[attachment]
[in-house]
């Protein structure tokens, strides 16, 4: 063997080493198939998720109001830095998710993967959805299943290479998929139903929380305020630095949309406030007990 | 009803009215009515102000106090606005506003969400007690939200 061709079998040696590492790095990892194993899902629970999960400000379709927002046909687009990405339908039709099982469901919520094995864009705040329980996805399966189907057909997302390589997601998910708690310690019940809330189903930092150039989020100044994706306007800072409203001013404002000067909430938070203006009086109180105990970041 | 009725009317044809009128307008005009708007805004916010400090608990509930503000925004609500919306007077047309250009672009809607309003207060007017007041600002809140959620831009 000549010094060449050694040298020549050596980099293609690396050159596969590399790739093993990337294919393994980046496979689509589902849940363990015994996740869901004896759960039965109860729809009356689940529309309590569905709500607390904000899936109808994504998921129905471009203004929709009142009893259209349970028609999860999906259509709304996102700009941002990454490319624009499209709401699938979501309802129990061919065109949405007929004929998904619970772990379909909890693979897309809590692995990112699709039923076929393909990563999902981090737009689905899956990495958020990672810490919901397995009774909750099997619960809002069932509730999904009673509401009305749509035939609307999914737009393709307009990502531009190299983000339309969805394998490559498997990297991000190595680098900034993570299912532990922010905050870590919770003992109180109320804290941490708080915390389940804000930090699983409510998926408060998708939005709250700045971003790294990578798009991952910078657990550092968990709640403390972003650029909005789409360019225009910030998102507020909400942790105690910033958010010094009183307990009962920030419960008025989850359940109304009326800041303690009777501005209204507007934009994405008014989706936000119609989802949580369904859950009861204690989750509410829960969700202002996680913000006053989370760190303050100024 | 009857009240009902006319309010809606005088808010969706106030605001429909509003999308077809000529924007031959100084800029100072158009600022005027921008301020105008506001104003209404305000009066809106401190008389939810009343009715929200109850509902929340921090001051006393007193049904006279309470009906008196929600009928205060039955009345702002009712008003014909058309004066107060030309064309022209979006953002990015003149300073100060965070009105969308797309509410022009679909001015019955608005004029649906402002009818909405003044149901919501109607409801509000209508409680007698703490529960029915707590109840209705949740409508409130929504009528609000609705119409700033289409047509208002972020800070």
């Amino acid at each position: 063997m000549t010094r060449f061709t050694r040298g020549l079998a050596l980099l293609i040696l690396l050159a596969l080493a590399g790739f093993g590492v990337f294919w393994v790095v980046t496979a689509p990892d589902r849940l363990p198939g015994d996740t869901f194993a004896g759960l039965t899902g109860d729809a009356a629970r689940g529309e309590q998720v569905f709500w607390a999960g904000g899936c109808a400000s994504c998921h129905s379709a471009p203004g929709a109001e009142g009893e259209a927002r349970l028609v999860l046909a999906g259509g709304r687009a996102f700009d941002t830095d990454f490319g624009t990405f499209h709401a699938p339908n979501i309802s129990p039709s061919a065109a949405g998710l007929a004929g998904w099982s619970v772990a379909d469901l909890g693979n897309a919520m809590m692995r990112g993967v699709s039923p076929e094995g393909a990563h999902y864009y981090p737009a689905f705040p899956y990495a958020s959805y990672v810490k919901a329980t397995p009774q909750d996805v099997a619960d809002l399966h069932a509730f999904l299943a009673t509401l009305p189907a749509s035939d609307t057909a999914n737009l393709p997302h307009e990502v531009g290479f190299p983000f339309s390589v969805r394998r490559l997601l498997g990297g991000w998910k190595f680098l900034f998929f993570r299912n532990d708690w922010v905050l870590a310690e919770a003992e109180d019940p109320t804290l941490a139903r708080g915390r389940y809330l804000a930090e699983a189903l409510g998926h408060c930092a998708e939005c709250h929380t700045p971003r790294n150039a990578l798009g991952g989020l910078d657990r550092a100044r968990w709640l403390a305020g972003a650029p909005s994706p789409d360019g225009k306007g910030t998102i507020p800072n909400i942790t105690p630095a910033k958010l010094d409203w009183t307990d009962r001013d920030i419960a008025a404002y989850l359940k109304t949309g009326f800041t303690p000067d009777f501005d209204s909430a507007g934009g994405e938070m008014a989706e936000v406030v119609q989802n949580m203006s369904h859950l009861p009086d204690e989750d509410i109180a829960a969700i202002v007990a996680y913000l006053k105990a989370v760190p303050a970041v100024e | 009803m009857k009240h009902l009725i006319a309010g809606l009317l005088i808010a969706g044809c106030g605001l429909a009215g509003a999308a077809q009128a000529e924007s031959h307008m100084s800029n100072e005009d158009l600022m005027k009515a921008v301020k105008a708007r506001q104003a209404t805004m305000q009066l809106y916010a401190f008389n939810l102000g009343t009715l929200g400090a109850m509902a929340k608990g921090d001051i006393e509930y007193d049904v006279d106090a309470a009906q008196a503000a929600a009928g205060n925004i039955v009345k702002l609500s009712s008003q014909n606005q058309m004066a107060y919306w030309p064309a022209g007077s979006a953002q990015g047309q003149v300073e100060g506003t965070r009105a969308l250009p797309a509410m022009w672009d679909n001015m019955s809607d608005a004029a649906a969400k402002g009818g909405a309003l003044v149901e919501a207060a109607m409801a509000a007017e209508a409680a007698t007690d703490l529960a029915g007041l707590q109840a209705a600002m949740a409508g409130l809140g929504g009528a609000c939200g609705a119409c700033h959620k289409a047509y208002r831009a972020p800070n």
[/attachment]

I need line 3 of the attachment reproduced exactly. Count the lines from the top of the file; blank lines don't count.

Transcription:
């Amino acid at each position: 063997m000549t010094r060449f061709t050694r040298g020549l079998a050596l980099l293609i040696l690396l050159a596969l080493a590399g790739f093993g590492v990337f294919w393994v790095v980046t496979a689509p990892d589902r849940l363990p198939g015994d996740t869901f194993a004896g759960l039965t899902g109860d729809a009356a629970r689940g529309e309590q998720v569905f709500w607390a999960g904000g899936c109808a400000s994504c998921h129905s379709a471009p203004g929709a109001e009142g009893e259209a927002r349970l028609v999860l046909a999906g259509g709304r687009a996102f700009d941002t830095d990454f490319g624009t990405f499209h709401a699938p339908n979501i309802s129990p039709s061919a065109a949405g998710l007929a004929g998904w099982s619970v772990a379909d469901l909890g693979n897309a919520m809590m692995r990112g993967v699709s039923p076929e094995g393909a990563h999902y864009y981090p737009a689905f705040p899956y990495a958020s959805y990672v810490k919901a329980t397995p009774q909750d996805v099997a619960d809002l399966h069932a509730f999904l299943a009673t509401l009305p189907a749509s035939d609307t057909a999914n737009l393709p997302h307009e990502v531009g290479f190299p983000f339309s390589v969805r394998r490559l997601l498997g990297g991000w998910k190595f680098l900034f998929f993570r299912n532990d708690w922010v905050l870590a310690e919770a003992e109180d019940p109320t804290l941490a139903r708080g915390r389940y809330l804000a930090e699983a189903l409510g998926h408060c930092a998708e939005c709250h929380t700045p971003r790294n150039a990578l798009g991952g989020l910078d657990r550092a100044r968990w709640l403390a305020g972003a650029p909005s994706p789409d360019g225009k306007g910030t998102i507020p800072n909400i942790t105690p630095a910033k958010l010094d409203w009183t307990d009962r001013d920030i419960a008025a404002y989850l359940k109304t949309g009326f800041t303690p000067d009777f501005d209204s909430a507007g934009g994405e938070m008014a989706e936000v406030v119609q989802n949580m203006s369904h859950l009861p009086d204690e989750d509410i109180a829960a969700i202002v007990a996680y913000l006053k105990a989370v760190p303050a970041v100024e | 009803m009857k009240h009902l009725i006319a309010g809606l009317l005088i808010a969706g044809c106030g605001l429909a009215g509003a999308a077809q009128a000529e924007s031959h307008m100084s800029n100072e005009d158009l600022m005027k009515a921008v301020k105008a708007r506001q104003a209404t805004m305000q009066l809106y916010a401190f008389n939810l102000g009343t009715l929200g400090a109850m509902a929340k608990g921090d001051i006393e509930y007193d049904v006279d106090a309470a009906q008196a503000a929600a009928g205060n925004i039955v009345k702002l609500s009712s008003q014909n606005q058309m004066a107060y919306w030309p064309a022209g007077s979006a953002q990015g047309q003149v300073e100060g506003t965070r009105a969308l250009p797309a509410m022009w672009d679909n001015m019955s809607d608005a004029a649906a969400k402002g009818g909405a309003l003044v149901e919501a207060a109607m409801a509000a007017e209508a409680a007698t007690d703490l529960a029915g007041l707590q109840a209705a600002m949740a409508g409130l809140g929504g009528a609000c939200g609705a119409c700033h959620k289409a047509y208002r831009a972020p800070n």